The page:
Factors associated with increased incidence of head and neck cancers include all of the following EXCEPT:a. Human papillomavirus (HPV) exposure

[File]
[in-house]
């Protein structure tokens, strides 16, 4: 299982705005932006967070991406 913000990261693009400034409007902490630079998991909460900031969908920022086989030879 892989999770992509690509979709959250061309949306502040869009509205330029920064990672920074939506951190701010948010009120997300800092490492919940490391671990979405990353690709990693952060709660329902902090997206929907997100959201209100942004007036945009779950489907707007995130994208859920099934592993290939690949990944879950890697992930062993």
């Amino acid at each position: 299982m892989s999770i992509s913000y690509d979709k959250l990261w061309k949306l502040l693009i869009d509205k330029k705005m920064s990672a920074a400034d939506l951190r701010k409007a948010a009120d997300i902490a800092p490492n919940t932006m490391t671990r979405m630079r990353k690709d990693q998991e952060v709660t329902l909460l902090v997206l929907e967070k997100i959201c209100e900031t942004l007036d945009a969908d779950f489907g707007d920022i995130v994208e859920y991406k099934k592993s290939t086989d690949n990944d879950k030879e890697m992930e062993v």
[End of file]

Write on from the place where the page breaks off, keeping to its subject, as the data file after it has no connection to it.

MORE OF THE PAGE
Human papilloma virus (HPV) is an epitheliotropic virus that has been detected to various degrees within samples of oral cavity squamous cell carcinoma. Infection alone is not considered sufficient for malignant conversion; however, results of multiple studies suggest a role of HPV in a subset of head and neck squamous cell carcinoma. Multiple reports reflect that up to 40 to 60% of current diagnoses of tonsillar carcinoma demonstrate evidence of HPV types 16 or 18. Environmental ultraviolet light exposure has been associated with the development of lip cancer. The projection of the lower lip, as it relates to this solar exposure, has been used to explain why the majority of squamous cell carcinomas arise along the vermilion border of the lower lip. In addition, pipe smoking also has been associated with the development of lip carcinoma. Factors such as mechanical irritation, thermal injury, and chemical exposure have been described as an explanation for this finding. Other entities associated with oral malignancy include Plummer-Vinson syndrome (achlorhydria, irondeficiency anemia, mucosal atrophy of mouth, pharynx, and esophagus), chronic infection with syphilis, and immunocompromised status (30-fold increase with renal transplant).